|Name James Beckford||Role Author|
|Books Social Theory and Religion, Muslims in prison, Religion in prison, The trumpet of prophecy, Cult controversies|
Similar People Eileen Barker, James T Richardson, Karel Dobbelaere, John Walliss, Farhad Khosrokhavar
BSA Socrel Annual Conference Keynote 2015 - James A. Beckford
James Arthur Beckford, FBA (born 1 December 1942) is a British sociologist of religion. He is Professor Emeritus of Sociology at the University of Warwick and a Fellow of the British Academy. In 1988/1989, he served as President of the Association for the Sociology of Religion, and from 1999 to 2003, as the President of the International Society for the Sociology of Religion.
- BSA Socrel Annual Conference Keynote 2015 James A Beckford
- Academic positions
- Research and publications
Apart from general writings on the sociology of religion, Beckford has been a prolific author of books and articles on new religious movements and society's responses to them. He has also researched and written about religious issues affecting prison inmates.
In his early career, Beckford held teaching posts at the Universities of Reading and Durham and at Loyola University Chicago. He founded the British Sociological Association's Study Group for the Sociology of Religion in 1975, serving as its chairman from 1978 to 1983. From 1982 to 1983 Beckford was a Senior Fulbright Fellow at the University of California, Berkeley. From 1982 to 1986, he was the President of the International Sociological Association Research Committee 22, and in 1988/1989 served as the President of the Association for the Sociology of Religion. He joined the University of Warwick in 1989. From 1999 to 2003, he was the President of the International Society for the Sociology of Religion. He has also taught as a Visiting Professor in Paris, at the Ecole des Hautes Etudes en Sciences Sociales in 2001, and at the Ecole Pratique des Hautes Etudes in 2004.
Beckford was the editor of Current Sociology from 1980 to 1987, the Vice-President for Publications of the International Sociological Association from 1994 to 1998, and has been a member of the editorial board of the British Journal of Sociology since 1998. He has chaired the management committee of INFORM (Information Network Focus on Religious Movements), a British charity set up by sociologist Eileen Barker with the support of Britain's mainstream churches to provide the public with information on new religious movements, and is co-vice-chairman of the charity's board of governors.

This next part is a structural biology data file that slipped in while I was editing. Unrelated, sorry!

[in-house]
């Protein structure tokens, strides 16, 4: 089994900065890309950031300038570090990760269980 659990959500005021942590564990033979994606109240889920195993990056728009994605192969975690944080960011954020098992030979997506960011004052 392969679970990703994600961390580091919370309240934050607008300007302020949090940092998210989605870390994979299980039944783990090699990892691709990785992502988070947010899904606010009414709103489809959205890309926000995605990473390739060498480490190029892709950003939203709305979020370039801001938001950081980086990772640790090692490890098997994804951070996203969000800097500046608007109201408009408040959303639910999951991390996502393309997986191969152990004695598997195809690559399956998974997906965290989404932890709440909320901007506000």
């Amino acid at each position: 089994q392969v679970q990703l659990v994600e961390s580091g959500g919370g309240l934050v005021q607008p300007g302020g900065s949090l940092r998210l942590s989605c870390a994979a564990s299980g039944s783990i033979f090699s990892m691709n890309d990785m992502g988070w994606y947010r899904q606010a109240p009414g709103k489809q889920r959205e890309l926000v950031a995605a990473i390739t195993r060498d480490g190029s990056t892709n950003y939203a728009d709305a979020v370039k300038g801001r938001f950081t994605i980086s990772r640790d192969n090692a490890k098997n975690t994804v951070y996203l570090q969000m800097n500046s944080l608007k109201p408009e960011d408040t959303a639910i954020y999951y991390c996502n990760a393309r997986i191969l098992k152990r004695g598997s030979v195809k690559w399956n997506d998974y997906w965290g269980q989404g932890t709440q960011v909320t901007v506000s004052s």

Research and publications
Beckford's doctoral thesis was the first major sociological study of the Jehovah's Witnesses, The Trumpet of Prophecy (1975), which has remained an important reference work on the group. His research focus then shifted to cults and new religious movements and the responses they provoke from wider society. On the basis of his empirical studies of the anti-cult movement in Britain, France and Germany, Beckford contended that the responses to new religious movements reveal as much about a society as studies of the relevant movements themselves. He explored this topic further in Cult Controversies: Societal Responses to New Religious Movements, highlighting the differing ways movement members (and ex-members) relate to each other and to the surrounding society, and proposing that these differences could serve as the basis of a new model for classifying new religious movements.
Beckford has called for sociologists of religion to end their isolation from other sociological disciplines, arguing in Religion and Advanced Industrial Society (1989) that this might return religious studies to their former position of prominence, and has explored various adjacent sociological fields himself in his writings.
In reference to Islam, Beckford has more recently argued that neglecting the needs of Muslim prison inmates, such as the failure of most French prisons to provide halal meat or religious services for Muslims, leads to more widespread resentment and increased radicalisation among the Muslim community: "This feeds back into the community of Muslims outside the prisons, who hear what goes on and are disturbed by it. It feeds their sense of alienation." He has also commented on the increasing importance that the internet has assumed for Muslim communities, saying it had become "a wonderful device (for linking) Muslims around the world, especially Muslims in diaspora. Something like (Facebook) can kind of light up or activate communities that are already in place."
In addition to his books, Beckford has authored around 150 articles and book chapters to date. A festschrift celebrating his contributions to the field, The Centrality of Religion in Social Life. Essays in Honour of James A. Beckford, edited by Eileen Barker, was published in 2008.